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Amarante, Portugal

November 24, 2012 to December 3, 2012

Feel the joy of giving a family a home of their own. Treasure the experience of touching the lives of people half a world away. Make lifelong friends by joining this team of active and energetic folks from diverse backgrounds and ages.

About Portugal
Portugal is situated on the west side of the Iberian Peninsula, bordering Spain. It became an independent kingdom in 1143, and it is one of the oldest existent nations in Europe. It was the Portuguese sailors who, in the 15th century, discovered the ocean routes to India, Brazil, China and Japan, changing the way people understood the world around them.

Portugal has a temperate climate, which is cool and rainy in the north and warm and dry in the south.

Housing is a major concern for Portuguese families, with 65 percent of the population living in dilapidated housing and 8.5 percent in shacks. One of the biggest challenges of HFH Portugal is a common dependency on government subsidies. The Governmental Social Housing program has been relatively effective in re-housing families that were living in poor conditions. However, support for the families that have been relocated does not exist. Social problems such as alcoholism, illiteracy, exclusion, lack of basic care and the creation of “social ghettos” are not solved with this kind of assistance. Only by promoting community-building and inclusiveness, and through educational and social programs, is it possible to break this poverty cycle.

About Habitat for Humanity Portugal
Poverty housing in Portugal is spread throughout the country, with two distinctive kinds of housing: “hidden poverty” (typical Portuguese houses with a small orchard that hides the poor housing conditions) and the obvious shacks of the big cities. Since the 1970s, Portugal has been the destination country for immigrants from the former Portuguese colonies and Brazil and more recently for immigrants from former Soviet Union countries. Thus, the need for housing is growing, especially in the urban areas of the country.

The first Habitat house in Portugal was built in 1999 in the town of Vieira do Minho. The following year, HFH Braga began to build in Palmeira and Cunha, and has served 28 families as of October 2008. In 2002, the organization began to renovate and repair existing homes and apartments and continues to find ways to serve more families. Learn more about Habitat Portugal at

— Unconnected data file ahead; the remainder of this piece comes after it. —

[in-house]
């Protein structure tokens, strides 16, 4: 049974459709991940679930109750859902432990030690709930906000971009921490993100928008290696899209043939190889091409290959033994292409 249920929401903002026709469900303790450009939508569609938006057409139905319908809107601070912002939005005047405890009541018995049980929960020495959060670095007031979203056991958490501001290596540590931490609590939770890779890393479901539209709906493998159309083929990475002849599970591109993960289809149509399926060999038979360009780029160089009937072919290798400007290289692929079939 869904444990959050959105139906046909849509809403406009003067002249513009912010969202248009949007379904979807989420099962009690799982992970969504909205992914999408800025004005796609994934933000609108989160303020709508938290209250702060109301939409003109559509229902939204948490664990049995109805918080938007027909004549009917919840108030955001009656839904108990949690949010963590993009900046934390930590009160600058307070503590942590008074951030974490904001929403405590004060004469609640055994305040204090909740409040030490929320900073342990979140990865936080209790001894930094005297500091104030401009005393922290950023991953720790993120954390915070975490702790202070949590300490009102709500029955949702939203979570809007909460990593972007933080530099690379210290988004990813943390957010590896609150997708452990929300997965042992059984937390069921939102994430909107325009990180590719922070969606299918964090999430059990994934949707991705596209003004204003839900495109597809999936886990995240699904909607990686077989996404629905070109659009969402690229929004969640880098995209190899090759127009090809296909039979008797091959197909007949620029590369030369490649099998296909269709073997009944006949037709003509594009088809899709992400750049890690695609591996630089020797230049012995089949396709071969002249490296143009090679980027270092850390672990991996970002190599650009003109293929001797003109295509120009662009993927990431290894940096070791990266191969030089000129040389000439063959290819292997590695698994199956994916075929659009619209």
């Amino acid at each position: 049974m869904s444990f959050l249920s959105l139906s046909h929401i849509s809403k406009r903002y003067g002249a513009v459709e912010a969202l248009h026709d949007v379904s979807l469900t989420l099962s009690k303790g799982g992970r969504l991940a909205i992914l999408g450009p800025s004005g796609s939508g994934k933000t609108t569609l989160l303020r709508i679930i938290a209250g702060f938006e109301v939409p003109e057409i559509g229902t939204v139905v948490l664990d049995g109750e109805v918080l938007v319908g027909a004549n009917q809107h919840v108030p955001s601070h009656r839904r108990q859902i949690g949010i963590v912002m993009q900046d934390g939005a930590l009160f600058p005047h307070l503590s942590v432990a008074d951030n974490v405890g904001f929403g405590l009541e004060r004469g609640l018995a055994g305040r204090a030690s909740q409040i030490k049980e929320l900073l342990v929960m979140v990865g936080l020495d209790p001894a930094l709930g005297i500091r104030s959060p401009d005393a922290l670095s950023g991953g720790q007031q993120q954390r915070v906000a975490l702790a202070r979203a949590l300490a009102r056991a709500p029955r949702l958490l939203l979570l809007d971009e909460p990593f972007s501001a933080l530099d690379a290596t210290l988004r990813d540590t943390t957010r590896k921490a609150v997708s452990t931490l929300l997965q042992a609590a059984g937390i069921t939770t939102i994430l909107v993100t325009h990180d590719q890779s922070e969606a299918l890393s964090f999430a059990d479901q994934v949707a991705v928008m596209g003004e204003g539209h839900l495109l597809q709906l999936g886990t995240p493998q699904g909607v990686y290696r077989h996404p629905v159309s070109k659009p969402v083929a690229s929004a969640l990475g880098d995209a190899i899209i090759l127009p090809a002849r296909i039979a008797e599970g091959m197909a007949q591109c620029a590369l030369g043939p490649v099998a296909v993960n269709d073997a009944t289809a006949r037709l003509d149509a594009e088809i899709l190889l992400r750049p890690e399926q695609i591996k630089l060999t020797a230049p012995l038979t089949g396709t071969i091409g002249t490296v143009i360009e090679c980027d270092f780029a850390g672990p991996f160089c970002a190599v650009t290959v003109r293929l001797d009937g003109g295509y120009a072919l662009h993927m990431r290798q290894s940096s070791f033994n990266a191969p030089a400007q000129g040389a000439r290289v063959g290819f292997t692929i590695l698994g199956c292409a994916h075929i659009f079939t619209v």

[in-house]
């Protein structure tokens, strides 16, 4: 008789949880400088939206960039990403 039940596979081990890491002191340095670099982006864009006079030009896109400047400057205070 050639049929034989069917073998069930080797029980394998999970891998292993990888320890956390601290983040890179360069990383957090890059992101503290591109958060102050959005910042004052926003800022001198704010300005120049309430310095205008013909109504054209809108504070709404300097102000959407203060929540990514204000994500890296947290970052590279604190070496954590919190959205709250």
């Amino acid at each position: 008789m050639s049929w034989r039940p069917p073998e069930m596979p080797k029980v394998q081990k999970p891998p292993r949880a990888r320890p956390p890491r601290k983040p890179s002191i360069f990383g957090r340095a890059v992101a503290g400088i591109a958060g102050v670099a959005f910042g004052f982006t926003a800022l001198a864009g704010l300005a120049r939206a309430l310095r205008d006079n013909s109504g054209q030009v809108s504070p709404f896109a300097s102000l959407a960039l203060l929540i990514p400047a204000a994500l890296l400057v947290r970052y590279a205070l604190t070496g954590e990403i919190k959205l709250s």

Types of construction for volunteers
Volunteers may work on new construction of single-family homes and apartment and single-family home renovation and repair.

The homes are made of traditional Portuguese materials: bricks, red roof tiles, shutters on the windows, and ceramic tiles inside the houses. They have two to three bedrooms, a living room, kitchen and bathroom and are between 66–108 square meters.

Standard itinerary
(10-day itinerary)

Day 1 (typically Saturday): Depart for Portugal.
Day 2 (Sunday): Arrive in Porto, Portugal; travel to Barcelos; welcome and orientation with Habitat host program staff member; dinner.
Days 3–8 Work days (Monday–Saturday): Breakfast served before traveling to work site; work from 8 a.m.–5 p.m. with lunch on-site; free time after work to clean up; dinner in local restaurants; team activities. Farewell dinner on day 8.
: Special events throughout the week include cultural experiences with host program staff, such as market tours, museum visits, walking tours, etc.
: Thursday can be an optional cultural activity day or work day.
Day 9 (Sunday): Travel to Porto; free time; final team dinner.
Day 10 (Monday): Departure day.

Hotels are simple and basic, and typically located near the project site. Rooms sleep two people and include a private bathroom. All facilities are screened by HFH staff to ensure that they are safe, clean and well maintained.

Program cost
(For more details about what is included in this cost, visit Global Village program cost.)

Build a better world: Take the Global Village Challenge
Habitat for Humanity International is challenging Global Village volunteers to make an even greater impact on the global issue of poverty housing. We are asking all GV teams to help us raise an additional $1.1 million in the coming year to support Habitat’s building projects worldwide. Take up the challenge! Join us in sharing our story and building a better world!

Team leader
Linda Bauer has been on 11 Global Village trips, nine as team leader, and is especially excited to be traveling to Portugal for the second time. She is retired from the federal government, where she was a senior executive managing environmental cleanup projects. She and her husband Jim have a blended family of five, and have three delightful grandchildren. They enjoy golfing, camping and traveling, and Linda quilts. Linda builds diverse teams, focusing on complementary interests among team members and she has many repeat participants, including Jim. You will work and play with equal gusto on her team. For more information on this trip, please contact Linda at

To apply for a GV trip, please follow the Application Instructions.

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